Self-Assembly of Nano- to Macroscopic Metal–Phenolic Materials

Published on 2018-08-09T19:17:21Z (GMT) by
The self-assembly of molecular building blocks into well-defined macroscopic materials is desirable for developing emergent functional materials. However, the self-assembly of molecules into macroscopic materials remains challenging, in part because of limitations in controlling the growth and robustness of the materials. Herein, we report the molecular self-assembly of nano- to macroscopic free-standing materials through the coordination of metals with natural phenolic molecules. Our method involves a simple and scalable solution-based template dipping process in precomplexed metal–phenolic solutions, enabling the fabrication of free-standing macroscopic materials of customized architectures (2D and 3D geometries), thickness (about 10 nm to 5 μm), and chemical composition (different metals and phenolic ligands). Our macroscopic free-standing materials can be physically folded and unfolded like origami, yet are selectively degradable. Furthermore, metal nanoparticles can be grown in the macroscopic free-standing films, indicating their potential for future applications in biotechnology and catalysis.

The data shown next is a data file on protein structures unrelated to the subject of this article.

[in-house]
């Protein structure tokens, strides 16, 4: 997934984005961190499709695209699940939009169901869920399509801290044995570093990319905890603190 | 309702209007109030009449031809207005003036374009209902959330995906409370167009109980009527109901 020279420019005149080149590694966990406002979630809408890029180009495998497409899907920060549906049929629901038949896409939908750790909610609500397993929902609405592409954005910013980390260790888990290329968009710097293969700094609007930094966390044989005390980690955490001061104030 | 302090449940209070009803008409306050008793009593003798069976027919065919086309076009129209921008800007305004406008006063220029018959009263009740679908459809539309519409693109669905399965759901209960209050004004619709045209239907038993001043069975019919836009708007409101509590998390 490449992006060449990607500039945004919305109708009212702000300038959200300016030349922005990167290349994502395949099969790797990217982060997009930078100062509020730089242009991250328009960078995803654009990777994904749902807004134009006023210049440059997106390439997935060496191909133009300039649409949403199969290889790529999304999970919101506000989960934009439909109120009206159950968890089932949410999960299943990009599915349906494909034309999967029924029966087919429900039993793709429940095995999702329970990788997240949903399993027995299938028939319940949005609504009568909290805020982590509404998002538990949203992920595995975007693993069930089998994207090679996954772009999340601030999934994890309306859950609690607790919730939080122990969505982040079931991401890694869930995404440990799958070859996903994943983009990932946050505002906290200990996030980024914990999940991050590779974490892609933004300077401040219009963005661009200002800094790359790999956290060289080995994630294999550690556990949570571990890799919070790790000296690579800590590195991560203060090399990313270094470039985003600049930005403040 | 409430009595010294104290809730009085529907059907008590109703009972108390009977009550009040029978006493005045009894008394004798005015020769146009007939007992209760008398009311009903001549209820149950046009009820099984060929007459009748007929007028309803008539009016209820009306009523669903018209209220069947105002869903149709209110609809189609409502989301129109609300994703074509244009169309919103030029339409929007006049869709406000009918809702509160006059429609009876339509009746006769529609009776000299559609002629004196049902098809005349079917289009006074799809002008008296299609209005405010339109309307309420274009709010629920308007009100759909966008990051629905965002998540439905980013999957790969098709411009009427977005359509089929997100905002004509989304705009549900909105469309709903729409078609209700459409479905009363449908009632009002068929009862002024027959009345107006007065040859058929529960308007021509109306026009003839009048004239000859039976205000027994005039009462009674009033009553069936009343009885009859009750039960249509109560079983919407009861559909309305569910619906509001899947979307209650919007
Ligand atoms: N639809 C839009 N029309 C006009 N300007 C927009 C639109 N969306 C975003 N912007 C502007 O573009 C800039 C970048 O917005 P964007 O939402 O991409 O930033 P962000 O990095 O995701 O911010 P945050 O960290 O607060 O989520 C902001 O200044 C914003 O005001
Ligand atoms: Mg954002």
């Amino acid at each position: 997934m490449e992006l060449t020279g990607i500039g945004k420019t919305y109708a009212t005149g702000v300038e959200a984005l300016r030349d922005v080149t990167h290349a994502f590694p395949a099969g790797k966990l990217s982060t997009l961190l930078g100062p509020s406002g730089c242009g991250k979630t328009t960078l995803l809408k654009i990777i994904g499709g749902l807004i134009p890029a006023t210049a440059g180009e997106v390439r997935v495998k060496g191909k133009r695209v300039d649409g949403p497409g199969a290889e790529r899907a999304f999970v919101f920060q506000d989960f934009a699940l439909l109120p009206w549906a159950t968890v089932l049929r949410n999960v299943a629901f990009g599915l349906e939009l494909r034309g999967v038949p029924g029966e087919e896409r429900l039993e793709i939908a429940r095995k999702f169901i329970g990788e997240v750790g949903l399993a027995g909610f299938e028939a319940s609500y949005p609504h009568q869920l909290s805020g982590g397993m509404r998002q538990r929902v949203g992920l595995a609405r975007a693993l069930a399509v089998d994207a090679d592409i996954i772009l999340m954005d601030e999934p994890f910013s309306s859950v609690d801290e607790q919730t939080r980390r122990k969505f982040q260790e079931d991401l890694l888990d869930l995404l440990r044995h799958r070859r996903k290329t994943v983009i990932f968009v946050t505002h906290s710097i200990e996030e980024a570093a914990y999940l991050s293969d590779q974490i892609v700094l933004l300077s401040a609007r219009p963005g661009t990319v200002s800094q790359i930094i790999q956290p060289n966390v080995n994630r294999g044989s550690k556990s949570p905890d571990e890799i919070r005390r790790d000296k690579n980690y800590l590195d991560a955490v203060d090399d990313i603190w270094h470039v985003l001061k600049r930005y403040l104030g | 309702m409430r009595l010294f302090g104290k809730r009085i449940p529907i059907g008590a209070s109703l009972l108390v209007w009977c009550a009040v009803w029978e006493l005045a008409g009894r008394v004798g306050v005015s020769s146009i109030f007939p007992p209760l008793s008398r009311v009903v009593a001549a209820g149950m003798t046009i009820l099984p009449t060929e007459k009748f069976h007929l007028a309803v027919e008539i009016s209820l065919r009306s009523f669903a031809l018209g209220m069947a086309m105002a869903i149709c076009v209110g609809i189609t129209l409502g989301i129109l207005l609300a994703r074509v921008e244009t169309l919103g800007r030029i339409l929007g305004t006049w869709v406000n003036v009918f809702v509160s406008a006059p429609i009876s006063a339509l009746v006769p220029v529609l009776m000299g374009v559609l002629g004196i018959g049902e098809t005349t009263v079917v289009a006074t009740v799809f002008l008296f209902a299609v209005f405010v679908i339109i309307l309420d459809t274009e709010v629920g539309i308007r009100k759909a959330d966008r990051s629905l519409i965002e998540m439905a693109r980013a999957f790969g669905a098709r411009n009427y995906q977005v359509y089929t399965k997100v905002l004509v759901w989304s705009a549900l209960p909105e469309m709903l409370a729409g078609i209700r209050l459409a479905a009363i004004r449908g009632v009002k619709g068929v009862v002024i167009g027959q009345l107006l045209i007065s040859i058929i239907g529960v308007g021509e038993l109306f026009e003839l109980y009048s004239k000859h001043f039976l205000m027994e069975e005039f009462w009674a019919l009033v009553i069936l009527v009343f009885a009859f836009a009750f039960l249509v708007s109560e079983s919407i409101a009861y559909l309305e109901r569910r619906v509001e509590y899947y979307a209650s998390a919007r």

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Yun, Gyeongwon; Besford, Quinn A.; Johnston, Stuart T.; Richardson, Joseph J.; Pan, Shuaijun; Biviano, Matthew; et al. (2018): Self-Assembly of Nano- to Macroscopic Metal–Phenolic

Materials. ACS Publications. Collection.